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What are the themes taking place in Macbeth Act 1, Scene 3?

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nickiiee | Student, Grade 10 | eNotes Newbie

Posted March 5, 2010 at 3:27 PM via web

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What are the themes taking place in Macbeth Act 1, Scene 3?

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kc4u | College Teacher | (Level 3) Valedictorian

Posted March 5, 2010 at 7:00 PM (Answer #1)

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One of the most important themes in act 1 scene 3 would be the theme of evil, its temptational nature and its curious double-position both inside and outside man.

The witches might tempt Macbeth but as his first sentence in the scene shows, his mind is already attuned with that of the witches, even before their encounter has happened.

The psychological turmoil, indecision, dilemma are another thematic layer communicated through Macbeth's prompt switches between aside and non-aside.

Themes like vengeance, guilt and even the shipman's insomnia--all these are relevant themes to Macbeth's own tragedy.Then, to add on, there are the themes of trust and its betrayal, the imperial act of violence, supernaturalism itself as other issues.

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Doug Stuva | High School Teacher | (Level 3) Senior Educator

Posted March 5, 2010 at 11:07 PM (Answer #2)

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Themes don't really take place, they are revealed by the work and inferred by the reader.  In Shakespeare's Macbeth, themes/ideas are revealed in bits and pieces, repeated, elaborated on, turned into images and dreams, echoed subtly by character after character.  Issues are raised by the actions and words of characters, but they don't smack the reader upside the head and say, "I'm bringing up the idea of equivocation now!  Pay attention!" or "I'm mixing up the genders of the characters now, turning females into males.  You better notice this!"  Themes are developed over the course of the play, they are revealed.  So it's understandable that you have trouble noticing them in the third act of the play.

The issue of equivocation that I mention above is one of the themes revealed in Act 1.3.  The witches make predictions and one of them soon after proves to be true:  Macbeth is named Thane of Cawdor.  This in itself is not equivocation (lying, giving only part of the truth, deliberately speaking ambiguously with multiple meanings), so the reader isn't led to suddenly come to a realization that the witches are lying and think:  "Oh, the theme of falsehood and lying and equivocation is being introduced here."  The reader probably isn't aware of any of this yet.  The theme is just being introduced.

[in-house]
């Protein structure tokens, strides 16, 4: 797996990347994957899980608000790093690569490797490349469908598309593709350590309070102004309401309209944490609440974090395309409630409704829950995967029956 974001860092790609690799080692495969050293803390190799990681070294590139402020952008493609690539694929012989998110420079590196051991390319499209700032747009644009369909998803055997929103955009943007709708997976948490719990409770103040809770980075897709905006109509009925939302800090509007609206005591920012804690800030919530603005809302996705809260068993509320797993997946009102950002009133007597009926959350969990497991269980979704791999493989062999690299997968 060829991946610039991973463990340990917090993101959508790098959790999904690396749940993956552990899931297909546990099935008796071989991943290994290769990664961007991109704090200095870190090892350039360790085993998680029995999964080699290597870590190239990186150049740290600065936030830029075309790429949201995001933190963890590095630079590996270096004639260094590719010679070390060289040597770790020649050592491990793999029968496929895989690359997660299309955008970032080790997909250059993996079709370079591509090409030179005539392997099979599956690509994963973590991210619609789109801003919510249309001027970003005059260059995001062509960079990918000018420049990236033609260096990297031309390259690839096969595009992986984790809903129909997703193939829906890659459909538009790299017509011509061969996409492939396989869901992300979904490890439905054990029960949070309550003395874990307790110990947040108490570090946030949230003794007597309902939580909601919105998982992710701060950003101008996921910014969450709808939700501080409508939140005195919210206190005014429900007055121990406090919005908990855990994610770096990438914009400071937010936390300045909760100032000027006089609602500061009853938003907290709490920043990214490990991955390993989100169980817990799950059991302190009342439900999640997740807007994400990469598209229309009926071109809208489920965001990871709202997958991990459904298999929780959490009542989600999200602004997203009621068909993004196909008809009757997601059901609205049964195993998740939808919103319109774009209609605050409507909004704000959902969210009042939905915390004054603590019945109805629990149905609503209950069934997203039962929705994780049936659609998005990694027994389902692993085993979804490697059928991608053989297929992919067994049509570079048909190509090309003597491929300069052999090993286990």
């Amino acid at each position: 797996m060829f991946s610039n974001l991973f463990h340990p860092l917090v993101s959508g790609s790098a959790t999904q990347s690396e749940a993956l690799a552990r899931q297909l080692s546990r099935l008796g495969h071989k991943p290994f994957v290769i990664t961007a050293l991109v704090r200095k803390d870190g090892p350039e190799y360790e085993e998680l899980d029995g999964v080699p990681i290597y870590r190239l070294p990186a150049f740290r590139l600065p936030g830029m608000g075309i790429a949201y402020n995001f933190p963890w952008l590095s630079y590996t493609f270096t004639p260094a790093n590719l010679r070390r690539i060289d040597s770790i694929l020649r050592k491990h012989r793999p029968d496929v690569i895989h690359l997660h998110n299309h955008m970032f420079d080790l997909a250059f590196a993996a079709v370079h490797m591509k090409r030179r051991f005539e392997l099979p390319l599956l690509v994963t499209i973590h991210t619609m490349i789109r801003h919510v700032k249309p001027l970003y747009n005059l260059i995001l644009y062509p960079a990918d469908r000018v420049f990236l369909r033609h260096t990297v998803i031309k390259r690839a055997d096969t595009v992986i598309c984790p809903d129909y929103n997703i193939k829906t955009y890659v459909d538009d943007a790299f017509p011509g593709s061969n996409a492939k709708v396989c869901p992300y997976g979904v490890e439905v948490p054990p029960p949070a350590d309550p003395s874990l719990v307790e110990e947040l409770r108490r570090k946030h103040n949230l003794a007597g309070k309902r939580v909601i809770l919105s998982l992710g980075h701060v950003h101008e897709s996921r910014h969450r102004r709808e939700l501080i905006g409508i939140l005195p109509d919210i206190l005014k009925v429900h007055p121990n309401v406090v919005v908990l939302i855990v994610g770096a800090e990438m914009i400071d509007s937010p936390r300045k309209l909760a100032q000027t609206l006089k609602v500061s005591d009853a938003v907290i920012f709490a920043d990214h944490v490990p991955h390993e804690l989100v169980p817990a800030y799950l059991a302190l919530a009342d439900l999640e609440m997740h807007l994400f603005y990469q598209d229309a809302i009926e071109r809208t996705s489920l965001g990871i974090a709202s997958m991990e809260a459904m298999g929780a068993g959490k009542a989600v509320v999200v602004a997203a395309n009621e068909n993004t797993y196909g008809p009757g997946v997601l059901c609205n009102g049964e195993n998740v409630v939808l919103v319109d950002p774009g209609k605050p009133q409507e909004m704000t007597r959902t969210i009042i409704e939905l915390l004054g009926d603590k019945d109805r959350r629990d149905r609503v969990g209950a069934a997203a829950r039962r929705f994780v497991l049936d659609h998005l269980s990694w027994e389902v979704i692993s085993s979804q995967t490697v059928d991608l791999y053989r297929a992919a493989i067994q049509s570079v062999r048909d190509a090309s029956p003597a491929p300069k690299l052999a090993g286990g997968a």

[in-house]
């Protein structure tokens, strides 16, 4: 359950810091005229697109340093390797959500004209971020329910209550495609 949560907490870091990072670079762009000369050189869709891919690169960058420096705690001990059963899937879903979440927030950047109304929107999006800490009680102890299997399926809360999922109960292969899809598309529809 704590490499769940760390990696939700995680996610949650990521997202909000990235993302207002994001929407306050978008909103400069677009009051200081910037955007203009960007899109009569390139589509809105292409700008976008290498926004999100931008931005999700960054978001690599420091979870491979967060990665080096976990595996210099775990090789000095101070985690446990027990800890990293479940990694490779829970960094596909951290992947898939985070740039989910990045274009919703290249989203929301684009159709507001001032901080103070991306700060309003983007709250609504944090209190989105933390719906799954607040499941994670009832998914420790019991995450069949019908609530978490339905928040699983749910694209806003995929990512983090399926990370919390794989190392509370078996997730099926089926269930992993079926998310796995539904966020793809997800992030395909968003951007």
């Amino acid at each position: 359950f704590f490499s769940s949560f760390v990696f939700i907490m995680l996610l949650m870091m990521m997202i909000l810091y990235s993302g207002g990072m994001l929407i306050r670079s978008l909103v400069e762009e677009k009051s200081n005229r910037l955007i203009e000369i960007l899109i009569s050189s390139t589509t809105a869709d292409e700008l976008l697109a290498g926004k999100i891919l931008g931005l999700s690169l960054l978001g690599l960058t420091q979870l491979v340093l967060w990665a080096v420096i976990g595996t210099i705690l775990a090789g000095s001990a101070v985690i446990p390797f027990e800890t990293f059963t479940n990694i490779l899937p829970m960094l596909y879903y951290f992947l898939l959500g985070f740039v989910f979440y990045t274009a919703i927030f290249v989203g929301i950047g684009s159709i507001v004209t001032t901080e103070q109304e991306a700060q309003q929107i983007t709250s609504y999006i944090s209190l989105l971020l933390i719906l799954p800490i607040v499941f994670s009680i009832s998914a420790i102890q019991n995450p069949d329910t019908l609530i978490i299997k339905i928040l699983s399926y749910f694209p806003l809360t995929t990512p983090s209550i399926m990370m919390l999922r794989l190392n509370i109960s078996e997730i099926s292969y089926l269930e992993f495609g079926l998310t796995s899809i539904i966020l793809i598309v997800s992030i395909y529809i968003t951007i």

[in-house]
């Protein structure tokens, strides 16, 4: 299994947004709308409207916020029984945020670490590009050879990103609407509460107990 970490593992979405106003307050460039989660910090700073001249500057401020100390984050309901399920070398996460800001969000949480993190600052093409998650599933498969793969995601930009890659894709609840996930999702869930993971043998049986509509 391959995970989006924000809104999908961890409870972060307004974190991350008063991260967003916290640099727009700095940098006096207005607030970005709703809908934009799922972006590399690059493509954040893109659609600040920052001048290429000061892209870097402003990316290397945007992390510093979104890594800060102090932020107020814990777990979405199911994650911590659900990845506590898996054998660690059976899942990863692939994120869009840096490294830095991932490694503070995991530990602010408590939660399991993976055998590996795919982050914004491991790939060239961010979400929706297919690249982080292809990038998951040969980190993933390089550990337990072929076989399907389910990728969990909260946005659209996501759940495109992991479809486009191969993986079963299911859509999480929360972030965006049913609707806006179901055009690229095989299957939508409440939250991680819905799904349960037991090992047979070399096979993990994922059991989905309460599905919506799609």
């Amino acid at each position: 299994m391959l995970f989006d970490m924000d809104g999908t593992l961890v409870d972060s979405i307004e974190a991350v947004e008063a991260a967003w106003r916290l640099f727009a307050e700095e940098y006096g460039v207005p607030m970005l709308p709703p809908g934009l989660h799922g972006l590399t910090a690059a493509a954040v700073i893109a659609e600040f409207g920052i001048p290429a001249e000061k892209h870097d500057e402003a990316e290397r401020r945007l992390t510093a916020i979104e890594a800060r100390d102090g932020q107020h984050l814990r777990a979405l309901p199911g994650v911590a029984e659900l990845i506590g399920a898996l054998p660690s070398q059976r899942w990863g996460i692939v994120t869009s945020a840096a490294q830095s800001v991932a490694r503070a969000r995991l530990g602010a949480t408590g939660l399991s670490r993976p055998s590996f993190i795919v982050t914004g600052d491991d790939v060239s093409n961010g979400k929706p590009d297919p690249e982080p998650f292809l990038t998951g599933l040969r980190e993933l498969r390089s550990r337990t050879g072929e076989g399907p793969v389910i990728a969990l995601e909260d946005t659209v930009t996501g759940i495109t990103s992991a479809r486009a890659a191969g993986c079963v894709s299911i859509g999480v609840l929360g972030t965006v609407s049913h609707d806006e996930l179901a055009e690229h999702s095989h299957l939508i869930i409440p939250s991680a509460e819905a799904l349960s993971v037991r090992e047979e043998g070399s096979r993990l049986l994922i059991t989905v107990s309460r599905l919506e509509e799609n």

Banquo, however, thinks of this possibility.  Near the end of the scene he tells Macbeth:

...But 'tis strange;

And oftentimes to win us to our harm,

The instruments of darkness tell us truths,

Win us with honest trifles, to betray's

In deepest consequence.... (124-128)

Banquo is used here to elaborate on the theme that starts with the predictions.  He furthers the idea of equivocation that will be a part of the actions and words of the characters throughout the rest of the play. 

This is just one theme introduced in Act 1.3.  Numerous other themes are revealed:  evil, ambition, the unnatural, the grotesque, and others.

Ironically, when Banquo warns Macbeth that the witches may be tricking him in order to later bring him harm, he pretty much summarizes the plot of the rest of the play.  But the reader doesn't realize it:  the idea is only introduced in his speech, and will be repeated, elaborated on, developed as the play develops. 

 

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coachingcorner | High School Teacher | (Level 1) Senior Educator

Posted March 6, 2010 at 6:14 AM (Answer #3)

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In the play Macbeth by William Shakespeare, deception is another theme that reveals itself. This is both in terms of deceiving the world, and in terms of self-deception. Macbeth takes in the words of the witches and very quickly learns to internalize them quietly, not disagreeing with them or openly agreeing with them either. It is startling how quickly he is prepared to do this, and very revealing about his character. Within seconds he has taken on board the drift of what they are saying, and taken it to heart and not let on to his friend and colleague his true feelings about the prophecies of the witches. This may well show his propensity for evil - or for psychological illness - early in the play.

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